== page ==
Motion Fails to Bring Back Outdoor Dining: Two County Supervisors Dispute Science Behind Banning Outdoor Dining
County Health Department warns they are close to issuing Safer at Home Order, closing all retail again.
November 30, 2020
Two Los Angeles County Supervisors led a failed attempt to reverse the county Department of Public Health's decision to close outdoor dining at area restaurants. Supervisors Kathryn Barger and Janice Hahn co-authored a motion to allow outdoor dining to continue at 50 percent capacity. The motion failed 3-2.
The two supervisors' motion followed an announcement on Sunday, November 22, by the county's Public Health Department that they were ordering the closure of all outdoor dining, after previously reducing such dining to 50 percent capacity on Friday, November 20. The health department had warned that if cases rose to a 5-day average of 4,000 or hospitalizations reached more than 1,750 per day, they would take this action. On Sunday, the five-day average for cases became 4,097. The case number is apparently what tipped the scales because the hospitalizations on that day were only 1,401 people.
The health department, in their statement on Sunday, repeated their warning of yet further action they will take should the five-day average of cases rise about 4,500 or hospitalizations go over 2,000 per day. In such case, they will issue a new Safer at Home Order, closing all but essential businesses.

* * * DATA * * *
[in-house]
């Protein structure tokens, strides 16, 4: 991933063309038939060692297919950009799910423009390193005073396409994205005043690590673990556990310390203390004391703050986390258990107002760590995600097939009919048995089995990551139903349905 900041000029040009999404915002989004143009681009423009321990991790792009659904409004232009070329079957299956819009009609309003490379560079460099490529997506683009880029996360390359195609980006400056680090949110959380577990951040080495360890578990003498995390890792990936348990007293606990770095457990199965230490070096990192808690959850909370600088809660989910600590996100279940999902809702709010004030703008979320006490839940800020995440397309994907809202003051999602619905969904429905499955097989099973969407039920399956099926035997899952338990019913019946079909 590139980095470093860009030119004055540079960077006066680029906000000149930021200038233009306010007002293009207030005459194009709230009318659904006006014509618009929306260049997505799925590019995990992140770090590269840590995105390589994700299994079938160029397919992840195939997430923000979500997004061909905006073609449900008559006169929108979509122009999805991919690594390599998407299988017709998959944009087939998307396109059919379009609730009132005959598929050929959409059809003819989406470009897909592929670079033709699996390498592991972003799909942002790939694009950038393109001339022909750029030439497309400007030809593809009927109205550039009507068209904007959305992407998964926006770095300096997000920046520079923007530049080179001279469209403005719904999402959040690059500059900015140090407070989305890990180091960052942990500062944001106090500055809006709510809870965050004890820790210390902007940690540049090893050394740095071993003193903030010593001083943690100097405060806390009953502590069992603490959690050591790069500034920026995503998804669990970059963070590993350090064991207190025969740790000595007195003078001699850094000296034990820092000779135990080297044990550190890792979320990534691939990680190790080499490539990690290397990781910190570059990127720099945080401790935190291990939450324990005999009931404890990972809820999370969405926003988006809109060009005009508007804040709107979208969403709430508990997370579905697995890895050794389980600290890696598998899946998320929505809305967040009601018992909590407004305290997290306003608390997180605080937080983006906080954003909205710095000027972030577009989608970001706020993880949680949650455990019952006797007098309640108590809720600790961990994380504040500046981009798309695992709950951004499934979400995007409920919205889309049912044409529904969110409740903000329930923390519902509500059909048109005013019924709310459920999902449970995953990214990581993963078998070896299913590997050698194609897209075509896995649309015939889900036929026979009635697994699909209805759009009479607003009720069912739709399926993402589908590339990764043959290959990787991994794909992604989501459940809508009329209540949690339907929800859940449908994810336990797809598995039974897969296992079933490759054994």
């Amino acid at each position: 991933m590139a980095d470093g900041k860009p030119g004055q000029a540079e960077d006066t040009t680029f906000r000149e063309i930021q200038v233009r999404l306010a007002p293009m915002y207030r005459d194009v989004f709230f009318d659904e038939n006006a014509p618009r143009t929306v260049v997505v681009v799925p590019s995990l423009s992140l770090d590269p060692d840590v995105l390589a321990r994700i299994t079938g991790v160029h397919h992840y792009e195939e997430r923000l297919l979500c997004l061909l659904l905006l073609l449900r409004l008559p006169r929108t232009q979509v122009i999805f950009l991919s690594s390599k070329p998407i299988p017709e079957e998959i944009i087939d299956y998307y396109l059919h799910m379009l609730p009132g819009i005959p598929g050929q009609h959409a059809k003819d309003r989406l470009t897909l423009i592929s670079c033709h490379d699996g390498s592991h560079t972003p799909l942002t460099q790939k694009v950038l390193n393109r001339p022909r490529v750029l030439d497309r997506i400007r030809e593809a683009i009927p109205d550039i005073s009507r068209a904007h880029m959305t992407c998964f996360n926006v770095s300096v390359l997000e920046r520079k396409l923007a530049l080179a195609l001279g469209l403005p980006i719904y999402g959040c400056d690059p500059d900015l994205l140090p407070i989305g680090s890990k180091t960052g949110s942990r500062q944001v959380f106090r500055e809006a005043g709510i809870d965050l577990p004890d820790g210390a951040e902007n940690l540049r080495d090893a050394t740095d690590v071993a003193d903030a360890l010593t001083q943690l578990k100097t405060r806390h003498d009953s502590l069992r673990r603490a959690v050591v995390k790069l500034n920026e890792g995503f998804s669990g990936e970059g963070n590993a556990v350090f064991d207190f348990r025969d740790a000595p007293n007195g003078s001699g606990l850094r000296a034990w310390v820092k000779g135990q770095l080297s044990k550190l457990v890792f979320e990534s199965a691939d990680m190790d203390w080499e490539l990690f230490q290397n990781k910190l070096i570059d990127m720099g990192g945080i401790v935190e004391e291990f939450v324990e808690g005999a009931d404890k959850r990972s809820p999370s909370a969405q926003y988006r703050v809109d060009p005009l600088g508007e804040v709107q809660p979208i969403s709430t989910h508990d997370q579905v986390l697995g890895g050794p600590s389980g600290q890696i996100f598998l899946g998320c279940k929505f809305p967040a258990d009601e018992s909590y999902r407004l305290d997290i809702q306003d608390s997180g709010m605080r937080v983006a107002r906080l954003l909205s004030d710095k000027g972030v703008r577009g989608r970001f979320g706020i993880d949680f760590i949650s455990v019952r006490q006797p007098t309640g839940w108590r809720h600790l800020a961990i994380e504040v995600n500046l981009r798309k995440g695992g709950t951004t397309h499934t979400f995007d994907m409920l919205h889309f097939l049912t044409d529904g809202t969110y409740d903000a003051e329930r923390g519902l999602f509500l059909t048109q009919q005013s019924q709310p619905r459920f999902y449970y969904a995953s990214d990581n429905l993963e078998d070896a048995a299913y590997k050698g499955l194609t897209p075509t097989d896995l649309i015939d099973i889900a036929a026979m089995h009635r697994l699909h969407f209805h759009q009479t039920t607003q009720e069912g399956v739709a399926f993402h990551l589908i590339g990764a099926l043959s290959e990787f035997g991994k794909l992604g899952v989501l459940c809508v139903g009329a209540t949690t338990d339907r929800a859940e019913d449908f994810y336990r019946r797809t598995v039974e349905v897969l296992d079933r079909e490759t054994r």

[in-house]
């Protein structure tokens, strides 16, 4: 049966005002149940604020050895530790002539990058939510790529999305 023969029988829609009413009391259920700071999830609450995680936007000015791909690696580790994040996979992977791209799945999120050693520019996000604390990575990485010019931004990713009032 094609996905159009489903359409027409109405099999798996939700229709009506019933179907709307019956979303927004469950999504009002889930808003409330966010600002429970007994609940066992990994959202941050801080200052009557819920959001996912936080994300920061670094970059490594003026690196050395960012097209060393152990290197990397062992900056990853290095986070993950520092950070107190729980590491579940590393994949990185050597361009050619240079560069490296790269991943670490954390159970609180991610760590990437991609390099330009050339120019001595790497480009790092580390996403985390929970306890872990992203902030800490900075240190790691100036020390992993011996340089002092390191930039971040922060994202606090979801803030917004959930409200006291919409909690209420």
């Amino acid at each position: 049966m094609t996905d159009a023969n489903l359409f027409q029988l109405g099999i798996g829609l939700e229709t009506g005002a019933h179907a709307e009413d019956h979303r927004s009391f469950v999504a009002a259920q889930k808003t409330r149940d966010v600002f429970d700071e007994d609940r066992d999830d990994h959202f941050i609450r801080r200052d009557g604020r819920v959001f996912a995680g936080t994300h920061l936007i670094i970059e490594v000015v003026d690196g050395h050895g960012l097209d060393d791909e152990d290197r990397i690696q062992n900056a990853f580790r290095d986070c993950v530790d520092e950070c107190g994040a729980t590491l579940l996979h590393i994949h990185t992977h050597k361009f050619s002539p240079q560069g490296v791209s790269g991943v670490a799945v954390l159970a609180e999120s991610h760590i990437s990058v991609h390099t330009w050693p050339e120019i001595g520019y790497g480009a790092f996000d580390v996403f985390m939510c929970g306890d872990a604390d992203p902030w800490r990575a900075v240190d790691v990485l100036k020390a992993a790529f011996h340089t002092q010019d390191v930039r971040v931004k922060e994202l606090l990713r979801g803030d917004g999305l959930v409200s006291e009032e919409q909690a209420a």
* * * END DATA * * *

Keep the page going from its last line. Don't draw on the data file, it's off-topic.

Even before such order might take effect and close all retail, Public Health's Sunday statement "reminds everyone to stay home as much as possible for the next two to three weeks to change the trajectory of surging cases and save lives."
"As we modify our Thanksgiving holiday celebrations, we are reminded of the many families who will miss their loved ones who have passed away from COVID-19. We send wishes for healing and peace," added Barbara Ferrer, PhD, MPH, MEd, Director of Public Health.
In separate statements, Supervisors Barger and Hahn disputed the necessity or effectiveness of closing the restaurants outdoor dining capability. "There is no data to support closing restaurants," wrote Barger in a statement on Facebook. "This action was arbitrary and only further encourages private gatherings, which is where the virus is actually spreading." In her statement, Hahn agreed. " I don't think we have the data to prove that outdoor dining is driving the recent surge in cases, nor do we have the data to assure us that this action will turn our case numbers around. I am also very worried that it will drive more people to indoor gathering."
Others on social media also disputed the evidence that restaurants are a major source of COVID transmission. Bill Melugin of FOXLA retweeted a graphic constructed by Justin Hart, based on LA County Public Health data, that showed restaurants responsible for only 3.1 percent of "outbreak" locations. Of these, most of the restaurants responsible were fast-food chains with no outdoor dining.
Since the two county supervisors were unconvinced of a scientific reason to close the restaurants, they decried what they considered the unjust economic burden on this sector. "It would be one thing if we had a new stimulus from the Federal government so that we could help the restaurants and the people losing their paychecks-but we don't," wrote Hahn. "We asked businesses to invest substantial resources to ensure safety, only to force them to close. Small businesses cannot withstand these constant changes and deserve better," wrote Barger.